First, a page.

Artificial nails have become a new fashion statement nowadays. It is one of the latest trends in manicures right now. If your real nails aren’t growing, you can use these artificial nails as an add on to your fashion statement.
Celebrities in particular are all about working the fierce claws, but now this has become pretty common among young girls too. Artificial nails aren’t harmful while putting on or taking off. But it involves acids and other chemicals that could cause allergic reactions.
On the other hand, damage to artificial nails can also lead to fungal infections and other problems.
So, here are some important things you should know before you go to your salon or the drugstore:
Know about the types of Nails
Mainly the artificial nails come in two kinds: acrylic and gel, while a third type is known as silks which are often used to fix damaged nails or to make nail tips stronger.
Acrylic: Acrylic is plastic material and is the most popular choice among women. It forms a hard shell when you mix the powder with liquid and brush it on top of glued-on nail tips. You have to file down the natural nail to make it rough enough for the nail tips to bond to it.
As soon as your real nail starts growing, you’ll see a small gap between your cuticle and the acrylic nail.
You will have to go back to the nail salon every 2-3 weeks to get the gaps filled or else you have to do it by yourself.
The major problem with artificial nails is related to the chemicals in the fillers and the filing which may weaken your real nails. If you already have a fungal infection then artificial nails can make it worse or may lead to other issues.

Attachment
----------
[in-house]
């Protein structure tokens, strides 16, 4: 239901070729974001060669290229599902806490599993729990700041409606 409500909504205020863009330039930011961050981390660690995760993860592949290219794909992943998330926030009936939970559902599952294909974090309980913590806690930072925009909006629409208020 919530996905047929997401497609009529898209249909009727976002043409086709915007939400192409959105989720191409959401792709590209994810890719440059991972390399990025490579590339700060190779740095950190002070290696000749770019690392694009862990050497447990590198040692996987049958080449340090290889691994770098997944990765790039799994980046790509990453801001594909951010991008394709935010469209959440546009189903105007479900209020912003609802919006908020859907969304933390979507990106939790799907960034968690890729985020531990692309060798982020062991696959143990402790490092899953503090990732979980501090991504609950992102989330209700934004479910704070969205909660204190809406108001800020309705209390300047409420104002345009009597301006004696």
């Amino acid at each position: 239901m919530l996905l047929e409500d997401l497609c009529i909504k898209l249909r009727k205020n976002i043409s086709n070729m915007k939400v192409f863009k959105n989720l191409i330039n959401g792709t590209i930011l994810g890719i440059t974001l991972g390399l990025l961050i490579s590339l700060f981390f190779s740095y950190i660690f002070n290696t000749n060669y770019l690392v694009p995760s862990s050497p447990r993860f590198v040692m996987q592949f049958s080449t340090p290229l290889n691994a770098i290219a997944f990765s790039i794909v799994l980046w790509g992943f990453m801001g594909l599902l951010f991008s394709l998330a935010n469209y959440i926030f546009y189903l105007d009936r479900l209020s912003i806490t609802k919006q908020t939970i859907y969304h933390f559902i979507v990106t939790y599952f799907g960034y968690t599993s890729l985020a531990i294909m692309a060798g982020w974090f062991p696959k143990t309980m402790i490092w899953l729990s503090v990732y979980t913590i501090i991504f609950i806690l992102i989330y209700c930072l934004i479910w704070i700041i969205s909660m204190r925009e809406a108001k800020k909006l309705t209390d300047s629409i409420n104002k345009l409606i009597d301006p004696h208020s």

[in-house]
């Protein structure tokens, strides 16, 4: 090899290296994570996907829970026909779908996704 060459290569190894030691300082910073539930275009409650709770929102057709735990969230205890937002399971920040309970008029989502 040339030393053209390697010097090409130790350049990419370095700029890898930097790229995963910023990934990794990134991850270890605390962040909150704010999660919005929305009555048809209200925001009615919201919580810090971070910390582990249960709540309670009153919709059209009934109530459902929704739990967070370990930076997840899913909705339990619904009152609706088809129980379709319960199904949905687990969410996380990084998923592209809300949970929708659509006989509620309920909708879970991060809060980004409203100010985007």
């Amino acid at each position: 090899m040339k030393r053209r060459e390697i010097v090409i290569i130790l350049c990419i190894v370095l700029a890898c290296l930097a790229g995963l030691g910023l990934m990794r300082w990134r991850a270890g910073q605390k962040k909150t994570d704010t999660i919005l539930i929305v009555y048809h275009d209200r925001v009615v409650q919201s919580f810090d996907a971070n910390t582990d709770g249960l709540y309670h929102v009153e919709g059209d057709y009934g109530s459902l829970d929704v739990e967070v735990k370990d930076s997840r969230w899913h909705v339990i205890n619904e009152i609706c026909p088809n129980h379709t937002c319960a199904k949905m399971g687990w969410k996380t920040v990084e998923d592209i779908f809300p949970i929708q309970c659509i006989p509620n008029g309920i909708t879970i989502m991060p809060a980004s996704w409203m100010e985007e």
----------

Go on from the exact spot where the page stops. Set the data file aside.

Gels: Gels are more expensive than acrylics. But it lasts longer than acrylics. In this process, you have to paint the gel on the regular nail polish and have to put your nails under an ultraviolet (UV) light to harden the gel.
However, there are no cases reported of skin cancer caused by UV lamps at nail salons, not even among the manicurists who work around the lights all day.
Artificial nails can be tough on the real ones and you may face these issues:
Allergic reaction: Any chemical that is used to attach or remove the artificial nails can irritate your skin. You may see pus or swelling and redness around the fingers.
Bacterial or fungal infections: bacterial infections are quite common in artificial nails, if you accidentally bang your nail against something, you may dislodge your real nail from the nail bed. Which can lead the germs; yeast and fungus enter into the gap and grow there.
A bacterial infection can turn your nails green and nail fungus can start growing out with a white and yellow spot on the nails. Over time the nail may thicken or can crumble in severe cases.
So, you should always see a doctor if you suspect any infection.
Weakened nails: artificial nails can weaken your nails. To remove acrylic or gel nails, you need to soak your fingers in acetone for 10 minutes or longer. Therefore this chemical is very drying to your real nails and can irritate your skin.
Hence, some artificial nails must be filed off. That can make your natural nails thin, brittle, and weak.
What You Can Do
Try these tips to enjoy artificial nails safely-
- If you have or had nail fungus before, stay away from artificial nails. Do not try to use them to cover up your nail problems.
- Avoid falling off the nails and try to get nails that can be soaked off.
- Ask your manicurist not to cut or push back the cuticles too much. They help guard against infections.
- Try to pick a salon that uses gel polish with LED lights, which have smaller amounts of UV light
- Start applying a broad-spectrum (UVA/UVB) sunscreen to your hands before you go under the lights.
- Use cream or moisturizer on the nails before and after soaking them in acetone.
- Let your real nails breathe and heal from chemical exposure so take a break from it between every couple of months.